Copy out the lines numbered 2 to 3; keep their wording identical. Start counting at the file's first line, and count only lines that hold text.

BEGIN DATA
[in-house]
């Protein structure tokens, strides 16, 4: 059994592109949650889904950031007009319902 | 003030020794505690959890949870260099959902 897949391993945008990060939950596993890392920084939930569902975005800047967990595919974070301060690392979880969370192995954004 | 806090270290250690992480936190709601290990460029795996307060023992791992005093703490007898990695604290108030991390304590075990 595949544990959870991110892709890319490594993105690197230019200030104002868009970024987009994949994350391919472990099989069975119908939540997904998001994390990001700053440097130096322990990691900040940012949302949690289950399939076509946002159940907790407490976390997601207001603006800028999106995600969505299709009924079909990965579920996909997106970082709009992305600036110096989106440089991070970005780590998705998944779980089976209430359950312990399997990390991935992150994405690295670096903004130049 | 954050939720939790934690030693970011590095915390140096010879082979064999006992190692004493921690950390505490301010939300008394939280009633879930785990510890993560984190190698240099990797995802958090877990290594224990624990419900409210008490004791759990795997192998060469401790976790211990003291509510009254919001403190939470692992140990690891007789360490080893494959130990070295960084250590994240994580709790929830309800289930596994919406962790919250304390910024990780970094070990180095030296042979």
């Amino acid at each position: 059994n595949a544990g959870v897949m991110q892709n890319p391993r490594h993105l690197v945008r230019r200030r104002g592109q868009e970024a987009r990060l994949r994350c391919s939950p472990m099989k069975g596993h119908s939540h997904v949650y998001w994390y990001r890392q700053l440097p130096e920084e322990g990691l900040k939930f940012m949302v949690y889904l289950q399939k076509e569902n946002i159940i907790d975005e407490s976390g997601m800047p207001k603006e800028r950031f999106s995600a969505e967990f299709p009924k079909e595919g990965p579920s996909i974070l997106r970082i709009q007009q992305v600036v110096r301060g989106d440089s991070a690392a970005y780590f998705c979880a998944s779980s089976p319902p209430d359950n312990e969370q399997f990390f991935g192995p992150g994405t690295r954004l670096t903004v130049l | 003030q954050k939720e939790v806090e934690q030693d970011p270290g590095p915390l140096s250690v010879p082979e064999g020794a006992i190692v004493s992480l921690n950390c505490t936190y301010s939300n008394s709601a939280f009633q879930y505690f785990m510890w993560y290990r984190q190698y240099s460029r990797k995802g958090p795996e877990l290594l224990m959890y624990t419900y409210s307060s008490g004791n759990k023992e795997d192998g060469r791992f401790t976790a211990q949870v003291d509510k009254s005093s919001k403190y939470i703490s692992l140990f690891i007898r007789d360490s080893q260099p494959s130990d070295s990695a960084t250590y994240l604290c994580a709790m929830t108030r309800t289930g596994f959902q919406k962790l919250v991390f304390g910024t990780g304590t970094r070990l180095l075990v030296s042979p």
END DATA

């Protein structure tokens, strides 16, 4: 059994592109949650889904950031007009319902 | 003030020794505690959890949870260099959902 897949391993945008990060939950596993890392920084939930569902975005800047967990595919974070301060690392979880969370192995954004 | 806090270290250690992480936190709601290990460029795996307060023992791992005093703490007898990695604290108030991390304590075990 595949544990959870991110892709890319490594993105690197230019200030104002868009970024987009994949994350391919472990099989069975119908939540997904998001994390990001700053440097130096322990990691900040940012949302949690289950399939076509946002159940907790407490976390997601207001603006800028999106995600969505299709009924079909990965579920996909997106970082709009992305600036110096989106440089991070970005780590998705998944779980089976209430359950312990399997990390991935992150994405690295670096903004130049 | 954050939720939790934690030693970011590095915390140096010879082979064999006992190692004493921690950390505490301010939300008394939280009633879930785990510890993560984190190698240099990797995802958090877990290594224990624990419900409210008490004791759990795997192998060469401790976790211990003291509510009254919001403190939470692992140990690891007789360490080893494959130990070295960084250590994240994580709790929830309800289930596994919406962790919250304390910024990780970094070990180095030296042979």
């Amino acid at each position: 059994n595949a544990g959870v897949m991110q892709n890319p391993r490594h993105l690197v945008r230019r200030r104002g592109q868009e970024a987009r990060l994949r994350c391919s939950p472990m099989k069975g596993h119908s939540h997904v949650y998001w994390y990001r890392q700053l440097p130096e920084e322990g990691l900040k939930f940012m949302v949690y889904l289950q399939k076509e569902n946002i159940i907790d975005e407490s976390g997601m800047p207001k603006e800028r950031f999106s995600a969505e967990f299709p009924k079909e595919g990965p579920s996909i974070l997106r970082i709009q007009q992305v600036v110096r301060g989106d440089s991070a690392a970005y780590f998705c979880a998944s779980s089976p319902p209430d359950n312990e969370q399997f990390f991935g192995p992150g994405t690295r954004l670096t903004v130049l | 003030q954050k939720e939790v806090e934690q030693d970011p270290g590095p915390l140096s250690v010879p082979e064999g020794a006992i190692v004493s992480l921690n950390c505490t936190y301010s939300n008394s709601a939280f009633q879930y505690f785990m510890w993560y290990r984190q190698y240099s460029r990797k995802g958090p795996e877990l290594l224990m959890y624990t419900y409210s307060s008490g004791n759990k023992e795997d192998g060469r791992f401790t976790a211990q949870v003291d509510k009254s005093s919001k403190y939470i703490s692992l140990f690891i007898r007789d360490s080893q260099p494959s130990d070295s990695a960084t250590y994240l604290c994580a709790m929830t108030r309800t289930g596994f959902q919406k962790l919250v991390f304390g910024t990780g304590t970094r070990l180095l075990v030296s042979p």